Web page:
Evidence of suicide mounts in Sandra Bland death

An autopsy report corroborates the official narrative indicating that Sandra Bland committed suicide in her Texas jail cell. Ms. Bland's friends and relatives have called for an investigation of possible foul play.

Steve Gonzales/Houston Chronicle/AP
Frank Scott turns to leave after visiting a memorial to Sandra Bland on Thursday, in Prairie View, Texas, where he watered a plant he had left. 'She was me,' Mr. Scott said. 'We both moved from the crime of the big city to live in peace' in a small town, he said. The autopsy of Bland, a black woman who was found dead in a Texas jail, revealed no injuries that would suggest she was killed by someone else, authorities said Thursday.

The autopsy of Sandra Bland, the African-American woman found hanged in a Texas jail cell on July 13, suggests that her death was a suicide and not a homicide.

Although Ms. Bland’s family members said that she would not have taken her own life, and suggested that her death may have been a homicide, the autopsy showed that the marks around Bland’s neck were consistent with suicide by hanging, officials confirmed. Her body also showed no signs of injuries sustained during a struggle, a Waller County prosecutor said.

Bland reportedly confessed to jailers that she had attempted to commit suicide in the past, leading some to question why these revelations did not prompt a suicide watch.

“Some critics, including Texas state Sen. Royce West (D), have asked if action was not taken to monitor Bland if she had been deemed suicidal. If an inmate is placed on suicide watch, face-to-face check-ins occur every fifteen minutes, rather than the usual hourly checks,” The Christian Science Monitor reported Thursday.

“Bland’s body was discovered more than 90 minutes after the previous check-in.”

Numerous inconsistencies were also discovered in the booking documents filled out for Bland subsequent to her arrest. Some of the documents reveal that Bland told jail officials she had tried to commit suicide in 2015 after having a miscarriage. Another form filled out by a separate employee at the prison mentioned the suicide attempt but stated that it was in 2014.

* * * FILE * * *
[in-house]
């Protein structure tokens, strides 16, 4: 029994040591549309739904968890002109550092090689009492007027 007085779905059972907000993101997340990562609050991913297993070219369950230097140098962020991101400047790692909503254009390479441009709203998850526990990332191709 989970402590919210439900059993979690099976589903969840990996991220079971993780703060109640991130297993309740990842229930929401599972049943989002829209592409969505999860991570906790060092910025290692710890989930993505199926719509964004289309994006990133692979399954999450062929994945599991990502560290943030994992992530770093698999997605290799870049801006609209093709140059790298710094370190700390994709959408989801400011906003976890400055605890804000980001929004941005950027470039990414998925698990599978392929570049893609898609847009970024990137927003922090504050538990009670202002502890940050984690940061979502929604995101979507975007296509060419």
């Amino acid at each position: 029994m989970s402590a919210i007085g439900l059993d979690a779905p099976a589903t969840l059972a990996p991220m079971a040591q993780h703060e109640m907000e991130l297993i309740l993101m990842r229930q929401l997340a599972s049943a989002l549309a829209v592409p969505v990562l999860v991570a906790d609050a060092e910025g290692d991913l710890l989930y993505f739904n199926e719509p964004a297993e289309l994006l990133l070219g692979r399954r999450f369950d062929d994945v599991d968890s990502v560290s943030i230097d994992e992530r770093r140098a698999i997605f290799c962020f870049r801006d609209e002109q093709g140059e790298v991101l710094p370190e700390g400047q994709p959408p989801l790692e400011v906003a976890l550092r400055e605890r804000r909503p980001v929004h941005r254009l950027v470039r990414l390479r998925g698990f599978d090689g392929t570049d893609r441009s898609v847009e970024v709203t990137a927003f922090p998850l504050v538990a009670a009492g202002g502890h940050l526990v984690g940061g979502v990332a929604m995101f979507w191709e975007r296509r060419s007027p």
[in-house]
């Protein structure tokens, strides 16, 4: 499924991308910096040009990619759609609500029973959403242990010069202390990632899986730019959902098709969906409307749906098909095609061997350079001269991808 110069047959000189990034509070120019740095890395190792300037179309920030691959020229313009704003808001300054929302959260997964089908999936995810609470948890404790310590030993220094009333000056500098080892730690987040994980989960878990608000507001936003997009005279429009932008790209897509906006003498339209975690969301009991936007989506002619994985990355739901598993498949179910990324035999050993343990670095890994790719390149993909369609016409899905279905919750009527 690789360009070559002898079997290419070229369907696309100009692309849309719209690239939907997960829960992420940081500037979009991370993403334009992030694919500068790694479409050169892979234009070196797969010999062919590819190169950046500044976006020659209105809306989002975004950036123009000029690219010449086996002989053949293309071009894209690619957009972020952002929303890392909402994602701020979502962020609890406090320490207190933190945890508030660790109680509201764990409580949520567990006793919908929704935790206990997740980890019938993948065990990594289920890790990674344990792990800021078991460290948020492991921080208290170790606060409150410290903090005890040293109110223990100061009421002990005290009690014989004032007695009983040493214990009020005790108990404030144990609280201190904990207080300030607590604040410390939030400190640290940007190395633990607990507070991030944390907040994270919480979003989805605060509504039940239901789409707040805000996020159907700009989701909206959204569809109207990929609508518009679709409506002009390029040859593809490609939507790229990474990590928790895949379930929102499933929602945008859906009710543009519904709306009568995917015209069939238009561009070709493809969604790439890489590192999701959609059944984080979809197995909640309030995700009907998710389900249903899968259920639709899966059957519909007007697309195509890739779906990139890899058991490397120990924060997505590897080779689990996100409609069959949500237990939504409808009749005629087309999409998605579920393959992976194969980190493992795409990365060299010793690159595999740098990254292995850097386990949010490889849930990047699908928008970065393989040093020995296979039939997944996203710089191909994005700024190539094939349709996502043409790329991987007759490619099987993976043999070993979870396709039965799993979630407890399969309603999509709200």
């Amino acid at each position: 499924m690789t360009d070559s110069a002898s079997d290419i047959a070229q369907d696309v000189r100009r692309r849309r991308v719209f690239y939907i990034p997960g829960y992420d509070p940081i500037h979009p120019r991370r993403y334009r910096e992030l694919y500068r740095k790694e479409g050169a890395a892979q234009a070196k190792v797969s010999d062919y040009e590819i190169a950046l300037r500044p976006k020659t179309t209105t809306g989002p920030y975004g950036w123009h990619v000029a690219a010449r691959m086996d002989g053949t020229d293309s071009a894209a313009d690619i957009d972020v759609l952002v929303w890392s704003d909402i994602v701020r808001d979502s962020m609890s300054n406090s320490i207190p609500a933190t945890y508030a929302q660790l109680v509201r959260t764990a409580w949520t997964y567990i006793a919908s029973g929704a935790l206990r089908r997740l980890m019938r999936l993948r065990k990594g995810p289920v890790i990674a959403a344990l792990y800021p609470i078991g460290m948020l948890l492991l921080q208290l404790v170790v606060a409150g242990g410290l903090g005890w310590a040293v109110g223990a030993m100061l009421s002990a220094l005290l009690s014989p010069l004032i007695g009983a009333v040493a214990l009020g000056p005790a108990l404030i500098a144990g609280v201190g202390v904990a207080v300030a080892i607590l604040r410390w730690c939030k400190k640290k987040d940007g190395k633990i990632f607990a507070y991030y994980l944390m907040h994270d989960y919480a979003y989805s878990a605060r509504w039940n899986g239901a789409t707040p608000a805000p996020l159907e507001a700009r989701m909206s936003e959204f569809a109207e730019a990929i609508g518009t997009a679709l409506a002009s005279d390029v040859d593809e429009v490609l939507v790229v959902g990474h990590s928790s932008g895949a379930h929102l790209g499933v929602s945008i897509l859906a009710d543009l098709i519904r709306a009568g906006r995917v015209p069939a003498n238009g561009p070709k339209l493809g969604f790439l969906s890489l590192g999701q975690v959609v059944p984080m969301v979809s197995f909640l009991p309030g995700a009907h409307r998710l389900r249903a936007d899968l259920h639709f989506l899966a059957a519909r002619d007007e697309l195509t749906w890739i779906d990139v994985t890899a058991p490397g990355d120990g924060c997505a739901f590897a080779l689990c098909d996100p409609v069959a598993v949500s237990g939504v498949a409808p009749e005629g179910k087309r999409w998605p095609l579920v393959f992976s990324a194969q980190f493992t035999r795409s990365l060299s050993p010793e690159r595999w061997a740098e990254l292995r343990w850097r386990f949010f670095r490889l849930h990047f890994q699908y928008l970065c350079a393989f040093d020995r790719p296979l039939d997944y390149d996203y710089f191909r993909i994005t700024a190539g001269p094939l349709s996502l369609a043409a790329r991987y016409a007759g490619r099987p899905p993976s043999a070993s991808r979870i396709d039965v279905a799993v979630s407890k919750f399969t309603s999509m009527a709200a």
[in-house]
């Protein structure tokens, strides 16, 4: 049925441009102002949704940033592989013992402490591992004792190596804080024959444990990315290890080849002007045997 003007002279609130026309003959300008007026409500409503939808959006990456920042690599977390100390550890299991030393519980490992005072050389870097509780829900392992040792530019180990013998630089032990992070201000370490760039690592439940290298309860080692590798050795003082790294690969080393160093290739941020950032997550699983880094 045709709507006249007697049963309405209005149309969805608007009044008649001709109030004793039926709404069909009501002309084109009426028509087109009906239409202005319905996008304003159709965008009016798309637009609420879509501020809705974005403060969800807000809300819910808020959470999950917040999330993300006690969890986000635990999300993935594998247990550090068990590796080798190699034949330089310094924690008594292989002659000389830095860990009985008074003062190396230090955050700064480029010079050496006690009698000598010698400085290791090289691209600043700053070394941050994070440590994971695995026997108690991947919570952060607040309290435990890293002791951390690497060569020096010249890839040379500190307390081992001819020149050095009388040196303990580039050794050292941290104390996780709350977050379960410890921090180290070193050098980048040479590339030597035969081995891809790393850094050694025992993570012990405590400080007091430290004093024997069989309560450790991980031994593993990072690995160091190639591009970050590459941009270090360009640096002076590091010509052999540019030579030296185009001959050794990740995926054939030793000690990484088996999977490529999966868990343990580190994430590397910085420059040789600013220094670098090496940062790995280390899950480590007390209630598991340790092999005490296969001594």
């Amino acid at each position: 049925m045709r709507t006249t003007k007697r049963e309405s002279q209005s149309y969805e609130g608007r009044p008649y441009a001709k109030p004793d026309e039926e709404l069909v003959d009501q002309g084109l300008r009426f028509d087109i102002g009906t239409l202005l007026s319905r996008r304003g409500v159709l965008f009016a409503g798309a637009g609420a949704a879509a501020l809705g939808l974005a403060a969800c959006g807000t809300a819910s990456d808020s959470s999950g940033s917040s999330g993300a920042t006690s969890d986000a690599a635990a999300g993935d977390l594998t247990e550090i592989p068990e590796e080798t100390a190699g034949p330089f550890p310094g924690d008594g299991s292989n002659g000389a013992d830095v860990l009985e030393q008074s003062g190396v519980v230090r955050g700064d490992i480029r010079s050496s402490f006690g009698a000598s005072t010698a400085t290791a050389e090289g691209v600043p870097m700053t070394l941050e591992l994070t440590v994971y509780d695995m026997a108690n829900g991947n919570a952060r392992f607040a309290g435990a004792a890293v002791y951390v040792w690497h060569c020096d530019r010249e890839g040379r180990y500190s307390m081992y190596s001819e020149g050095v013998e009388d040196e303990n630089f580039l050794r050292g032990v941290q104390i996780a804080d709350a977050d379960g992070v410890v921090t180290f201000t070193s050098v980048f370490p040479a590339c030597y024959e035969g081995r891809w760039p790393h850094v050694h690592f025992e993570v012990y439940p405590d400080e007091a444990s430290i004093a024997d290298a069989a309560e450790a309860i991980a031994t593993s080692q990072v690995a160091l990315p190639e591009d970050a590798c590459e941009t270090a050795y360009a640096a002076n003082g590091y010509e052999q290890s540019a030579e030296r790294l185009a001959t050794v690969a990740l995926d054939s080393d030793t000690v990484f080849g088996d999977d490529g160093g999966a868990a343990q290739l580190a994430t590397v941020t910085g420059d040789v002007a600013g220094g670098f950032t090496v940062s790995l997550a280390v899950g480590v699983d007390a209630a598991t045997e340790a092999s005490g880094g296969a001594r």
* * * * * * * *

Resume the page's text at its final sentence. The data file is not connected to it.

Authorities have said the contradictions in the jail documents were due to Bland's inconsistent answers to jailers' questions.

A woman who was in the jail cell next to Bland said that she was emotional and had cried frequently during the three nights she spent in prison prior to her death. Nevertheless, Bland’s family members maintain that she was excited about the prospect of starting a new job and that she would not have committed suicide. 

This report includes material from The Associated Press.

You've read  of  free articles. Subscribe to continue.

Dear Reader,

About a year ago, I happened upon this statement about the Monitor in the Harvard Business Review – under the charming heading of “do things that don’t interest you”:

“Many things that end up” being meaningful, writes social scientist Joseph Grenny, “have come from conference workshops, articles, or online videos that began as a chore and ended with an insight. My work in Kenya, for example, was heavily influenced by a Christian Science Monitor article I had forced myself to read 10 years earlier. Sometimes, we call things ‘boring’ simply because they lie outside the box we are currently in.”

If you were to come up with a punchline to a joke about the Monitor, that would probably be it. We’re seen as being global, fair, insightful, and perhaps a bit too earnest. We’re the bran muffin of journalism.

But you know what? We change lives. And I’m going to argue that we change lives precisely because we force open that too-small box that most human beings think they live in.

The Monitor is a peculiar little publication that’s hard for the world to figure out. We’re run by a church, but we’re not only for church members and we’re not about converting people. We’re known as being fair even as the world becomes as polarized as at any time since the newspaper’s founding in 1908.

We have a mission beyond circulation, we want to bridge divides. We’re about kicking down the door of thought everywhere and saying, “You are bigger and more capable than you realize. And we can prove it.”

If you’re looking for bran muffin journalism, you can subscribe to the Monitor for $15. You’ll get the Monitor Weekly magazine, the Monitor Daily email, and unlimited access to CSMonitor.com.